Having just witnessed the largest independent book festival in the U.S. — as an invited speaker about my book, “Malled: My Unintentional Career in Retail” –– I saw with my own grateful and astonished eyes, how untrue this is.
If you’re a dancer, you perform, and you see your audience. Same for actors and musicians.
Writers, not so much. We spend about 95 percent of our lives sitting before a glowing computer screen in lonely silence. Every day we tap the keys, possibly collect a few checks for what we cranked out, then get up the next day and hustle hard all over again.
As one fellow freelancer said, “When I left my newspaper job, I was so thrilled to get off the hamster wheel. Now I’ll work on longer projects! But I’ve put myself right back on the hamster wheel.”
We all have relationships, sometimes for years or even decades, with agents and editors, but we rarely see them or even speak to them. They often live very far away and some travel frequently — to the annual London Book Fair or to L.A., as my agent recently did to meet with several film and television agents there.
We’re all busy, isolated and often quite insecure about whether anyone, anywhere even cares that we’ve written a word.
So imagine the heady, giddy pleasure of stepping out of your hotel — into stunning heat and humidity — to see streets clogged with men, women and children, people of all ages, who’ve come just to see and hear authors speak, to meet them, to thank them, to query them about how they do what they do.
The festival, now in its seventh year, doesn’t pay writers to come, so being invited is an honor, but not one without a price tag. And, contrary to popular belief, almost no one gets financial support from their publisher. People who have yet to commercially publish have some gauzy, hopeful notion that their publisher will surely be the most generous relative they’ve yet to meet, sort of a Fairy Godmother with very deep pockets and a burning desire to boost their careers.
Nope. Writers who know the game know, and learn quickly, to do almost everything for themselves: create and register the domain name(s) of their books, pay someone to design a site for them, maintain and update it, hire a PR team to publicize it. I overheard a man at the authors’ party say, mournfully, he’d already been through three different firms — and his book was barely months on the market. I asked a man with a booth there how much he charges for his PR services — $4,800 for a month. That’s standard, kids.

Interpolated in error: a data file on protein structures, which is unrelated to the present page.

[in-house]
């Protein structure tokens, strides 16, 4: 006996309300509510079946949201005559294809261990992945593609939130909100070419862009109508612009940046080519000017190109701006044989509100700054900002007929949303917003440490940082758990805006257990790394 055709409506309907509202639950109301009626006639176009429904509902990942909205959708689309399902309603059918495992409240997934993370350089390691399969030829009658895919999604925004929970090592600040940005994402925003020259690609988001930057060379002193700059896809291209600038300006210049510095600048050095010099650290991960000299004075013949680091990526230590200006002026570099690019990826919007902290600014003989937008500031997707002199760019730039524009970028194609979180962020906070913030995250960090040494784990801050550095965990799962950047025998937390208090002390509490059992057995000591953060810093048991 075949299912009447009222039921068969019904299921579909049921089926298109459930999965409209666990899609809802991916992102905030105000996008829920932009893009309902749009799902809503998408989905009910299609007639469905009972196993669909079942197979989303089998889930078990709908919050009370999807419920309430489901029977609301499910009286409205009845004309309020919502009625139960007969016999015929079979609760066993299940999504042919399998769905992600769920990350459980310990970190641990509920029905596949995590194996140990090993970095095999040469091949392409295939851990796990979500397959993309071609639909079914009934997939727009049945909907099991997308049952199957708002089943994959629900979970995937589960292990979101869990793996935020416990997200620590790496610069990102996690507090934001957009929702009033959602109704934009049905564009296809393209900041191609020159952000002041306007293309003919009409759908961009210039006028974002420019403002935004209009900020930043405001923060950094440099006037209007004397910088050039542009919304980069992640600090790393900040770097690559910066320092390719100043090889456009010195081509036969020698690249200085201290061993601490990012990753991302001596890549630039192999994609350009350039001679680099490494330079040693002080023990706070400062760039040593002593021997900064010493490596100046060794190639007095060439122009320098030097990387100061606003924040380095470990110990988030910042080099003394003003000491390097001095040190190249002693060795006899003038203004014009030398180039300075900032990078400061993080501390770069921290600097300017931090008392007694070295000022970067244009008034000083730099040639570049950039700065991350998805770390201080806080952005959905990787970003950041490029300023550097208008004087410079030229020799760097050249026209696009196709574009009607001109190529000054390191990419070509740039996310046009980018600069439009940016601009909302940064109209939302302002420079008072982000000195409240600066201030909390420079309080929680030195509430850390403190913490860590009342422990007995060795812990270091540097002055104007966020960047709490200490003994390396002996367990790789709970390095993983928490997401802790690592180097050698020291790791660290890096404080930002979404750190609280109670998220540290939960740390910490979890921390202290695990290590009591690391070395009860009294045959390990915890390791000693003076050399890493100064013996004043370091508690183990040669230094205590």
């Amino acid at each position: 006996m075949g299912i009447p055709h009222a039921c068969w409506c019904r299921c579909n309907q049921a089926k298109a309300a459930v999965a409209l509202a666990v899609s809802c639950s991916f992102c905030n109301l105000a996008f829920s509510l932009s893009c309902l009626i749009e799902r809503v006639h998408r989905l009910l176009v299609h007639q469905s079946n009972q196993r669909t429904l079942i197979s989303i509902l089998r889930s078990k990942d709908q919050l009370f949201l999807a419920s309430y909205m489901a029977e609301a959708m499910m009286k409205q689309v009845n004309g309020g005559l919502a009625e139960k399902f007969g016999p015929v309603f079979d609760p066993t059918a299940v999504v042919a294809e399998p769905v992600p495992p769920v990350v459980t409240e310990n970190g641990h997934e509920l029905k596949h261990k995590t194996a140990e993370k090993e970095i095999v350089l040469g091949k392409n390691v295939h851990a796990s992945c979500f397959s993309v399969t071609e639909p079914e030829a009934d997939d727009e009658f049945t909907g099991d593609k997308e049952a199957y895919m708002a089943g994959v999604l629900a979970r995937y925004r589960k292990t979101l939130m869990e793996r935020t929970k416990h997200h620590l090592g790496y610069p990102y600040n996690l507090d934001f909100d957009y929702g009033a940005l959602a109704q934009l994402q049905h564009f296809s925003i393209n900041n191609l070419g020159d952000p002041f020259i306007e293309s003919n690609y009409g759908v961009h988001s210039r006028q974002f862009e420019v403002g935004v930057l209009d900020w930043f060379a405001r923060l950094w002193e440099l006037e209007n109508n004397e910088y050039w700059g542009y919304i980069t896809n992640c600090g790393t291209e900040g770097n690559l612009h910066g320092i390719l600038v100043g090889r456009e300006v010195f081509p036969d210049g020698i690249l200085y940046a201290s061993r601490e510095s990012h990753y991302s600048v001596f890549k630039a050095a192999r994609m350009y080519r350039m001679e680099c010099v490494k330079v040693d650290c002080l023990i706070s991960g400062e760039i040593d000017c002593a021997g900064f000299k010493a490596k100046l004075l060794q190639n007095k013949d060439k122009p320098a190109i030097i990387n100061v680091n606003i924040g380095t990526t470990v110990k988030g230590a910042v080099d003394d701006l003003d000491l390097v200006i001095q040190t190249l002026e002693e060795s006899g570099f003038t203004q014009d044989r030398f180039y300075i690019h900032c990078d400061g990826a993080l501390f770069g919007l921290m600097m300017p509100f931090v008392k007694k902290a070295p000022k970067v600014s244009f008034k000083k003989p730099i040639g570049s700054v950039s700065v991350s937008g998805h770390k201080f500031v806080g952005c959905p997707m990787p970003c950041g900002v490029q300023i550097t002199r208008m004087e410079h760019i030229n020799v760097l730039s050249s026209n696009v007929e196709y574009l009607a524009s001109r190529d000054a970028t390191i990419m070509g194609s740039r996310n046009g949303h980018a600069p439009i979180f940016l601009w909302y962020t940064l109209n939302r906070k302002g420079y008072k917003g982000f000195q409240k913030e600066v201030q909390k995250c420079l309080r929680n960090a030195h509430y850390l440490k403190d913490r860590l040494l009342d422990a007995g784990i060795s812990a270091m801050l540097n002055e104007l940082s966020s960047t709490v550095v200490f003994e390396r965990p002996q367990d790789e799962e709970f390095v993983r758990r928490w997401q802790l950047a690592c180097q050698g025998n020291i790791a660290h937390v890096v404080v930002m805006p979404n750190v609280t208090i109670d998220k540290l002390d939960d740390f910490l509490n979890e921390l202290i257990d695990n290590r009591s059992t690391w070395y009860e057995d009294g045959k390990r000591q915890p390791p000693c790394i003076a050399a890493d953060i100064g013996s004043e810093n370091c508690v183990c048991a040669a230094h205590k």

For many authors, that’s half their advance. Or their whole advance.
In the cab from the airport, I sat with a psychologist who had come from Hawaii, a 12 hour journey, and a massage therapist from Tucson. In the 30 minutes it took to reach our hotel, I learned about the Rwandan genocide from the Tucson author, who had written a novel about it, “Running the Rift”, and how to die gracefully, the topic of the other woman. I went to hear Naomi speak, and learned more about Rwanda in her 45 minute talk than through almost anything I remember reading about it at the time.
The psychologist had just published her first book, so she had no benchmarks of what’s a good number of sales, or the number of people in the room she read who bought her book afterward. It’s a truism that published writers are on a continuum of part-timers, full-timers, best-sellers with six figure advances and those happy to get — as one told me — $10,000 for her manuscript. With two books (so far), under my belt, I’m a grizzled veteran to some newbies, but nowhere near (sigh) a best-seller.
The festival was beautifully organized, using a variety of venues, from a gorgeous, enormous Baptist church to a conference center. I heard Isabel Wilkerson (who used to work with my husband at The New York Times) speak about her award-winning, best-seller “The Warmth of Other Suns”, about the great migration of African Americans to the North.
It made me want to cry to see every single seat — thousands of people — filled. She’s a terrific speaker and many gave her a standing ovation.
I went to join the line to buy her book, which sold out within minutes. After 90 minutes in stunning heat, I finally had the chance to simply say hello and congratulate her.
I did my event this afternoon at 2:30, nervous that no one would come. But they did! It was held in a small auditorium and I’d say a good 75 to 80 people were there. They asked great questions, laughed when I hoped they would and lined up to buy books afterward. The bookseller sold out!
I fly home to New York tomorrow morning grateful, inspired, refreshed.
Have you ever attended a book festival?
Did you enjoy it?